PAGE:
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Do I Need to Talk About My Past in Psychotherapy?

Updated: Apr 18

I’ve heard this question from several of my clients. Some of them had just started psychotherapy for the first time, and their understanding of what it is and how it works had been shaped primarily by TV shows and movies. One client even made a humorous reference to the TV series The Sopranos, wondering out loud if his psychotherapy would resemble that of the mafia boss Tony Soprano.


My short answer to the headline question is, “It depends.” First and foremost, the need to explore the past in psychotherapy depends on the client’s presenting concerns. Sometimes it’s obvious. For example, if you’ve developed fear of driving following a recent car accident, there is no need to discuss your childhood and your parents. However, if the root cause of your current difficulties is not so obvious, if may be useful to consider several factors. First, if you are having a strong emotional or behavioural reaction every time you think about or something reminds of some event in the past, this is a clear indicator that you could benefit from discussing this event in psychotherapy. Another factor to consider is your level of preoccupation with the past. If you are focusing too much on the past events, or avoid thinking and talking about them altogether, it may be worth exploring these events in psychotherapy. Yet another factor to consider is whether or not you’ve already taken steps to heal from the past event. If, for example, you’ve received support from others after the event occurred or you’ve already spent time in psychotherapy processing it, you may not need to dwell on it going forward.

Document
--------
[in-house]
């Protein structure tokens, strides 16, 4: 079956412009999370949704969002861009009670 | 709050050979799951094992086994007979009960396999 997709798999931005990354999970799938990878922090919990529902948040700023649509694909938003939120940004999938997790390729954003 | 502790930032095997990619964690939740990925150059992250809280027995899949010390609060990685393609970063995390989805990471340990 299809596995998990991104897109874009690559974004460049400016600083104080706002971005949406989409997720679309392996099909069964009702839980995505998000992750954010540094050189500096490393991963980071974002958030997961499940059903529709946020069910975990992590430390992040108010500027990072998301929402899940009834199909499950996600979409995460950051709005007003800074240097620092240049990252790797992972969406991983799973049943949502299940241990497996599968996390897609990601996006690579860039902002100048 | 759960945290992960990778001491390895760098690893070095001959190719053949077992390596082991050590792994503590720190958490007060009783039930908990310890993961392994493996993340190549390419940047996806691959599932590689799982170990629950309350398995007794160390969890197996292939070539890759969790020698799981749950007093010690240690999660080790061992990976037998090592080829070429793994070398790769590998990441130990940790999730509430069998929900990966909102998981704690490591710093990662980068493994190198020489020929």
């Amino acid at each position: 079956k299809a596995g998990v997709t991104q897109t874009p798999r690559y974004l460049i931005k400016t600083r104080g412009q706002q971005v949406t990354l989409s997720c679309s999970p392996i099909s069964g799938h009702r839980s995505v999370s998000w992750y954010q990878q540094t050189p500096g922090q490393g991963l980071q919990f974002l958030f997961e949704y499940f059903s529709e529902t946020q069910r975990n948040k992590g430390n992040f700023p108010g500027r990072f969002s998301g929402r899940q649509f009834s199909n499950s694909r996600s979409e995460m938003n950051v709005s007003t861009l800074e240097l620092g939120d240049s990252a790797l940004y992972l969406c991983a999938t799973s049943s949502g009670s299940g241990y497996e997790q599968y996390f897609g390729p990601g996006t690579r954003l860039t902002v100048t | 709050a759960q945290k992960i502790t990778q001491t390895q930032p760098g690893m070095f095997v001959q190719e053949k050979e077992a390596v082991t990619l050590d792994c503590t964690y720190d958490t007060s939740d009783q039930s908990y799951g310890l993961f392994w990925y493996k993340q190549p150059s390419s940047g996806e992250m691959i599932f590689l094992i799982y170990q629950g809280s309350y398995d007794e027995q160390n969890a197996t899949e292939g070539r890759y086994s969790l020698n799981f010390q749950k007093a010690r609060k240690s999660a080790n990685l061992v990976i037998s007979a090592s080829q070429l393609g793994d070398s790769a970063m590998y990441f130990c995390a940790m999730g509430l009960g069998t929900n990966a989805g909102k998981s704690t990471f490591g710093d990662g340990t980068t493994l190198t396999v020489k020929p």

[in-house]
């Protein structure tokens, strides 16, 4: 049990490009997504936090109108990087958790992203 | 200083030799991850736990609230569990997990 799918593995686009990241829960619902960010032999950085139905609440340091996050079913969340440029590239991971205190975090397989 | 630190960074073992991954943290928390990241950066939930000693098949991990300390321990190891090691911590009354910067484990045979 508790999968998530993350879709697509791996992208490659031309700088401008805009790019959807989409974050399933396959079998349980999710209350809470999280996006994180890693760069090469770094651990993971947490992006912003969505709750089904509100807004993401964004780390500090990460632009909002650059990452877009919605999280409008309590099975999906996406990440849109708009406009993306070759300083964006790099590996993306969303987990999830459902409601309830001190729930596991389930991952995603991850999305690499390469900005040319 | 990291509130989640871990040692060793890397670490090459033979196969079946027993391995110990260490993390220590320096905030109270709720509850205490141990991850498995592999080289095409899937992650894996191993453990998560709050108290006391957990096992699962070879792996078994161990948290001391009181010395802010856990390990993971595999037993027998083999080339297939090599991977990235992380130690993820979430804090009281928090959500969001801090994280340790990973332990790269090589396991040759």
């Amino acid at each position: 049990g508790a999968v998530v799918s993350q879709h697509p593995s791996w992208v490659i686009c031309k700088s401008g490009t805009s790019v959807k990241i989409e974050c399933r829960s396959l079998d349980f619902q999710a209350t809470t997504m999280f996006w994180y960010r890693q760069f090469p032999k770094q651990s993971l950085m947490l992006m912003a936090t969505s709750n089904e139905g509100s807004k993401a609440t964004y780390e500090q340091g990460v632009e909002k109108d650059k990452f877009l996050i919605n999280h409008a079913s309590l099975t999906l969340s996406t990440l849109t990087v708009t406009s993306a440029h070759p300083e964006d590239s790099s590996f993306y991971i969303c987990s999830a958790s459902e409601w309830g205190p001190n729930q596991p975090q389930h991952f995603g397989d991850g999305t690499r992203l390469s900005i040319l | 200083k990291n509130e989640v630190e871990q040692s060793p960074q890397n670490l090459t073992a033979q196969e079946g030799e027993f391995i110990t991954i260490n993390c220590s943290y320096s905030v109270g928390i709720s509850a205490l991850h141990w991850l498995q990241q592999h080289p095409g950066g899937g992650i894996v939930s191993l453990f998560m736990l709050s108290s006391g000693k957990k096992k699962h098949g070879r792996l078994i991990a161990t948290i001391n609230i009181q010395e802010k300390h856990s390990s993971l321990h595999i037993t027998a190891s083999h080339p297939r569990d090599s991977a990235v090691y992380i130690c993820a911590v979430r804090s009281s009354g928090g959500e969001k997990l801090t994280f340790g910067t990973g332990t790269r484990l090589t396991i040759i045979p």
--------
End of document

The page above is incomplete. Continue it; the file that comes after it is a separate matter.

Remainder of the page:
The extent to which you’ll be invited to discuss your past in psychotherapy may also depend on your psychotherapist’s theoretical orientation. If your psychotherapist is practising traditional psychoanalysis (the type of psychotherapy originated by Sigmund Freud), he or she is likely to believe that it’s important to understand the past as a way of shedding light on the dynamics of the present. If, however, your psychotherapist is practising a more contemporary solution-focused brief therapy (SFBT), he or she will be guided by the belief that it is not necessary to know the cause of a problem in order to solve it. Thus, even if your issues originated in the past, your SFBT-oriented therapist will focus on the present.


I don’t adhere strongly to either belief. I am quite flexible in my approach, which I try to adjust to each specific client in each specific situation. I believe that what is right for one client may not be right for another. With some clients, I spend more time gathering information about potential causes of their problems. With others, I focus on the solutions. In each case, my client and I together figure out what is important to discuss and what is not. I believe that it should be completely up to you to give the go-ahead to discuss your past in psychotherapy.

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